The Oregon Society of American Foresters awarded four members of Oregon State University’s College of Forestry with prestigious awards at their 2020 Annual Meeting. Stephen Fitzgerald, Professor and Extension Specialist and Director of OSU Research Forests, received Forester of the Year. Dr. Jim Rivers, Assistant Professor in the College of Forestry, Forest Engineering, Resources and Management Department, received the Research Award. Lauren Grand, Oregon State University Forestry and Natural Resources Extension Agent for Lane County, received the Young Forester Leadership Award. Samuel Zamudio received SAF’s OSU Student Award.

Stephen Fitzgerald, SAF Forester of the Year

This award is presented annually to a member of the Oregon Society of American Foresters who has been recognized by their peers for contributing to both the profession and the public through application of their professional skills to the advancement of forestry in Oregon and through public service that benefits their community or some larger segment of society.

Fitzgerald is a dedicated and experienced forester, manager, and extension specialist. His knowledge of forestry is unique in that he has been with OSU and the Extension Service since the 1980’s in various positions and locations throughout the state. Throughout, he has been able to provide mentorship to OSU forestry undergraduates and graduate students, as well as forestry peers. His research interests include fire ecology, forest health and silviculture and he is now providing guidance through OSU extension to forestland owners affected by the devastating Oregon fires. Fitzgerald has a M.S. in Education and Training, Forest Management from University of Idaho, a B.S. in Forest Biology from the State University of New York, and an AAS from Holyoke Community College.

Dr. Jim Rivers and Stephen Fitzgerald

Dr. Jim Rivers, SAF Research Award

This award is presented in recognition of outstanding achievement in any branch of science leading to advancement in either the science or practice of forestry in Oregon.

Dr. Rivers is lead researcher in early-seral communities and forest management practices effects on multiple species of wildlife and pollinators. These include:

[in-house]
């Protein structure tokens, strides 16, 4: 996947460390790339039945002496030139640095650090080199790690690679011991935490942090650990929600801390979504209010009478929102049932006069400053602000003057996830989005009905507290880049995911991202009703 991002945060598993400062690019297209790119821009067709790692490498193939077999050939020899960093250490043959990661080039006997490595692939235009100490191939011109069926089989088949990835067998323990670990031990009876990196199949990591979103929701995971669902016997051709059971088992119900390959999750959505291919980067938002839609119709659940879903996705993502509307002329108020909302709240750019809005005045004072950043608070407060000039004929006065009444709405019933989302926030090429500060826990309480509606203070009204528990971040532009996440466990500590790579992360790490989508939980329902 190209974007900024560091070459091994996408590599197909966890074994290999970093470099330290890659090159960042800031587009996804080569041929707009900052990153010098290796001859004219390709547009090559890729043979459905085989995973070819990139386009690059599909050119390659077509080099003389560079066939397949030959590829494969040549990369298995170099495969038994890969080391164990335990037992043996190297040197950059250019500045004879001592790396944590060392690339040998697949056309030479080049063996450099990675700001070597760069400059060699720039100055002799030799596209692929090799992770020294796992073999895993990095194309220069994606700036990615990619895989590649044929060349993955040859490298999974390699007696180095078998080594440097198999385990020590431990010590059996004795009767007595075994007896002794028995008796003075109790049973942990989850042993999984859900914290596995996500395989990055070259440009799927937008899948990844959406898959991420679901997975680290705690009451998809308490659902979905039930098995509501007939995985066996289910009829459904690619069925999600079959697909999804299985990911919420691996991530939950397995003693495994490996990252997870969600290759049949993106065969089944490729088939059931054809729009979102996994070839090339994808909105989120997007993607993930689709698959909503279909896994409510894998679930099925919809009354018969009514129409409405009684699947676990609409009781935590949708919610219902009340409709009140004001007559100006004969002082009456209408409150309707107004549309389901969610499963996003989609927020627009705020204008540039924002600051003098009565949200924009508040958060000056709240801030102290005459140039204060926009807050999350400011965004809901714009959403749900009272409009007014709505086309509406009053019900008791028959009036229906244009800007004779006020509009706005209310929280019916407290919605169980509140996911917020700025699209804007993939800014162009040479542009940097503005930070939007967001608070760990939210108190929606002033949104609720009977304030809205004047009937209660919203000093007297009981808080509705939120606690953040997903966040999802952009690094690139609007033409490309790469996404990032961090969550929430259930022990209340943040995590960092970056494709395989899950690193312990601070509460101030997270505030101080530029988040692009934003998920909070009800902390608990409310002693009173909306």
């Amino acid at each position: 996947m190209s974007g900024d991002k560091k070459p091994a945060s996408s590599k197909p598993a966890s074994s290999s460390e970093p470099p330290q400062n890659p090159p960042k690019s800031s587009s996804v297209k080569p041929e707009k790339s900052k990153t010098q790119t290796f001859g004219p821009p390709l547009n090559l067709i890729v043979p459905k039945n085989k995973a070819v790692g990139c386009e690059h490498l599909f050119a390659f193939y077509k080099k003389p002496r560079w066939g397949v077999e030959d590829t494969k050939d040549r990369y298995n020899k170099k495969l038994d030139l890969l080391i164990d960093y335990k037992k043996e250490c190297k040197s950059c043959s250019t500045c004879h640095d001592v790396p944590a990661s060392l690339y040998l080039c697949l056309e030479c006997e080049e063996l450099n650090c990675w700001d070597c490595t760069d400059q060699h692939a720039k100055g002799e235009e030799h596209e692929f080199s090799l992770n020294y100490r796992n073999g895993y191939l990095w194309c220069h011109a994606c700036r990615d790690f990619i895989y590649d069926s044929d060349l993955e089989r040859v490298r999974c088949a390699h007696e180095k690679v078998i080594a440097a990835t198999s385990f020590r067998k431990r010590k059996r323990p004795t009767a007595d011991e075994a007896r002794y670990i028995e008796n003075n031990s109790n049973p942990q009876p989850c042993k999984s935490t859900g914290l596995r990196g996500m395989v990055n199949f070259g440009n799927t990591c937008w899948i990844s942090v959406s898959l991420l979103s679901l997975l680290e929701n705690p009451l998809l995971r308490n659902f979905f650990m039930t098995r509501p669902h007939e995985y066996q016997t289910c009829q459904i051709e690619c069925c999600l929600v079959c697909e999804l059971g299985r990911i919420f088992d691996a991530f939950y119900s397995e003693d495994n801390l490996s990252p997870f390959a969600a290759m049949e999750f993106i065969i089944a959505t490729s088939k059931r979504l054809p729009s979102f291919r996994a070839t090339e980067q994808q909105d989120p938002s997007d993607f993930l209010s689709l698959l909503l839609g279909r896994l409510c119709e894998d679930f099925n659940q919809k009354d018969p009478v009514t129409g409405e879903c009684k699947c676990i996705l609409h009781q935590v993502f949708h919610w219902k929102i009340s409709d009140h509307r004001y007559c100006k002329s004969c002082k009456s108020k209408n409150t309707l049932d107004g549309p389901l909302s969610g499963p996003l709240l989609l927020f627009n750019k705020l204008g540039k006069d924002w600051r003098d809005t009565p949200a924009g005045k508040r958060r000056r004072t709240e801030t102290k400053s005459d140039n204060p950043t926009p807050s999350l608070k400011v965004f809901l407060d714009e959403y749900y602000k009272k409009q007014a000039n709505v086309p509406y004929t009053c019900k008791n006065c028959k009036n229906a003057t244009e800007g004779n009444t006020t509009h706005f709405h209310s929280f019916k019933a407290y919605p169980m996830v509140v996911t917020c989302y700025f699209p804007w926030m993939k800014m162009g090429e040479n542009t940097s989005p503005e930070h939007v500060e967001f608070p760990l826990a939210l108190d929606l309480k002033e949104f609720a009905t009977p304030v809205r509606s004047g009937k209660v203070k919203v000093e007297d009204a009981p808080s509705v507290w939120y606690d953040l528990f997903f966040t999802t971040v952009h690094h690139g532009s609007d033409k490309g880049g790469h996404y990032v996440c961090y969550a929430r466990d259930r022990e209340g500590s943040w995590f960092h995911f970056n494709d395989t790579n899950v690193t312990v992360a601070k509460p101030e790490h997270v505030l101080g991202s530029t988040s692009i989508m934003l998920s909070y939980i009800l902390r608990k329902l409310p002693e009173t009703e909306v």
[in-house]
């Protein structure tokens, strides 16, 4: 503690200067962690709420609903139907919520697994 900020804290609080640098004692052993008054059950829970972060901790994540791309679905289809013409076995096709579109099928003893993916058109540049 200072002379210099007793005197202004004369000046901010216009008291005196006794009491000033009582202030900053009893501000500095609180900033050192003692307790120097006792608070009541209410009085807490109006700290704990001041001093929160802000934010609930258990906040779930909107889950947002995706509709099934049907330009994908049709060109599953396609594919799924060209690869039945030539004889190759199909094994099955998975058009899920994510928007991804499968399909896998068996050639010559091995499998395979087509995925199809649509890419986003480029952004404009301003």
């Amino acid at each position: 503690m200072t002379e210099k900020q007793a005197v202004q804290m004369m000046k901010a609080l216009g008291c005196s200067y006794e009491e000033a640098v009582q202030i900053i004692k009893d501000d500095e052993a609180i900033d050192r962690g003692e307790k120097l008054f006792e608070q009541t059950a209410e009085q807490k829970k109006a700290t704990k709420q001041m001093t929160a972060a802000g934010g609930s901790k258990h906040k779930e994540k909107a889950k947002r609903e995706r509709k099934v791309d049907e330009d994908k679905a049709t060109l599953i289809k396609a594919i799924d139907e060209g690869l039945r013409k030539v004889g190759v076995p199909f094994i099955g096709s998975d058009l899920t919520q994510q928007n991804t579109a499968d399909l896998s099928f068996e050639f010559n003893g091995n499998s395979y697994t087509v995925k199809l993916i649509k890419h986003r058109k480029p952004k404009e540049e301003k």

• Marbled Murrelet reproductive success
  • Post-fire wildlife demographics and recovery
  • Herbicide treatment effects in managed forests
  • Biological diversity trends over time
  • Animal behavior patterns
  • Snags and harvest residue effects
  • Habitat linkages

Dr. Rivers has produced over 50 peer-reviewed publications and numerous outreach publications. He presents frequently, including at the SAF National Convention in Portland, at forest health conferences, at managed forest landscapes workshops, at early seral biodiversity and management workshops, and fisheries, wildlife, and ecology symposia. He has conducted invited talks for the Oregon Forest and Industries Council, Pacific Northwest Reforestation Council, and National Council for Air and Stream Improvement. His work is funded by both large and small grants from a range of sources, for both basic and applied research. 

He has a Ph.D. from University of California, Santa Barbara in Biology and a M.S. from Kansas State University.

Lauren Grand, Young Forester Leadership Award

The Young Forester Leadership Award recognizes “outstanding leadership by a young forestry professional in the development and promotion of an individual program or project, or for a sustained leadership role benefiting the practice of forestry and the Society of American Foresters.” The award is reserved for people under the age of 40. 

Lauren has been the OSU Forestry and Natural Resources Extension Agent for Lane County since 2016. As the OSU Extension Forester for Lane County, Lauren has demonstrated leadership and produced content and tours to benefit the practice of forestry in the county and the state. Lauren has a B.S. in Environmental Science from University of California, Berkeley and a M.S. in Forest Resources from University of Washington.

Samuel Zamudio, SAF OSU Student Award

The award is presented to an OSU forestry student who is a member of the Society of American Foresters, participates regularly in OSU SAF activities, including a leadership role of some kind, represents the OSU SAF Student Chapter at state or national SAF gatherings, and who demonstrates good academic standing, good citizenship and excellence in extracurricular and professional work activities.

Samuel excelled as the OSU SAF 2020 Student Chapter Vice-President and was responsible for coordinating the Career Fair for the College hosted by OSU SAF. 

Sam graduated in the spring of 2020 with a B.S. degree. 

Congratulations to all of the award recipients!